(1.) THIS is a first appeal against the preliminary decree of Shri Chaman Lal Puri, subordinate Judge, First Class, Amritsar, dated 24th of May, 1949, for the recovery of Rs. 5,675/- with costs in favour of the plaintiff and against defendants nos. 1 and 3 and dismissing the suit against defendant No. 2.
(2.) THE facts giving rise to this appeal are as under. House No. 626/11, situate in kucha Kadan, Amritsar, was the property of Sat Prakash major and Bhupindar parkash minor, sons of Shri Tara Chand Khatri. Some time before partition of the country an application tor the appointment of a guardian for the person and property of Bhupindar Parkash minor was made to the High Court at Lahore and the High Court appointed Sat Parkash, brother of the minor, and Smt. Gita Wanti, mother of the minor, as joint guardians. On 15th of May, 1946, Sat Parkash and Smt. Gita Wanti executed an agreement for sale of the said house in favour of Dr. Bodh Raj plaintiff for a sum of Rs. 27,500/ -. At the time of the execution of the agreement, Bat Parkash and Smt. Gita Wanti received Rs. 5,000/-from the plaintiff by means of a cheque, dated 15th of May, 1946, drawn on the Prabhat Bank, Limited, Amritsar. The terms of the agreement of sale were that the price of the property agreed to be sold was to be Rs. 27,500/-, that Rs. 5,000/-paid by means of a cheque was to serve as earnest money, that defendants Nos. 1 and 3, Sat Parkash and Smt. Gita Wanti, were to obtain sanction of the High Court at Lahore for sale of the house on behalf of the minor, and that the sale deed was to be executed as soon as the said sanction was obtained. Sat Parkash had executed the agreement both in his personal capacity and as a guardian of the minor jointly acting with Smt. Gita Wanti who signed the agreement merely in her capacity as a joint guardian. The plaintiff alleged that, though repeatedly asked, defendants Nos. 1 and 3 did not obtain the sanction of the High Court at Lahore and that the contract of sale could not, therefore, be completed. He sued for the refund of Rs. 5,000/-paid by him as earnest money together with Rs. 675/- as interest on the same calculated at 6 per cent, per annum from the date of payment till the date of suit and further prayed that this amount may be held to be a charge on the property in question. The plaintiff also claimed future interest at the same rate from the date of the suit till realisation of the amount. The defendants resisted the suit on the preliminary grounds that the Court at Amritsar had no jurisdic tion to try it and that the plaint was not in the prescribed form and was thus liable to be rejected. Three preliminary issues about these objections were framed by the learned trial Court on 20th of November, 1948, and were decided against the defendants on 22nd of december, 1948. There is now no dispute with regard to the points covered by the order referred to above and it is not necessary, therefore, to go into details either of the objections or of the order disposing of the same. On merits, the defendants pleaded that defendants Nos. 1 and 8 did make an application to the Lahore High Court for getting permission to sell the property as guardians for the minor, defendant No. 2 that the said application was dismissed in default on 5th of March, 1947, that another application was thereafter made to the High Court at Lahore and that the proceedings were still pending in the High Court, and hence the plaintiff was not entitled to sue for the return of the earnest money. Five issues were framed by the learned trial Court on merits and they are as under: 1. Were the defendants ready and willing to perform their part of the contract as contained in Exhibit P-2? 2. To what interest, if any, is the plaintiff entitled by way of damages?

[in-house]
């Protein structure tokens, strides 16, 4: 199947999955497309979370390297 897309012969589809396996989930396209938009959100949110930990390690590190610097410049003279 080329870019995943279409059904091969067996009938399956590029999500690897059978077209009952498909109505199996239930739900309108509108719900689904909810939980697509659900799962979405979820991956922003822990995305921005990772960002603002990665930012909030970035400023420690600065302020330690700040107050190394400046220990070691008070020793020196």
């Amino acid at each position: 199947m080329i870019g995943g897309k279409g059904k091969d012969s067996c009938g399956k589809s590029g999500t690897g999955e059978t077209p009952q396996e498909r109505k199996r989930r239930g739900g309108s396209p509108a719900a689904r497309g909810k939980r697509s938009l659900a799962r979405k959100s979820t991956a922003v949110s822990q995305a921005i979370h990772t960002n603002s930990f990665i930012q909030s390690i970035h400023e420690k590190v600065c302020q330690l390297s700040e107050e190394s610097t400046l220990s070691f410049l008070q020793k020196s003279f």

(3.) IF issue No. 1 be not proved, then was not the plaintiff entitled to get back Rs. 5,000/-paid by him as earnest money?;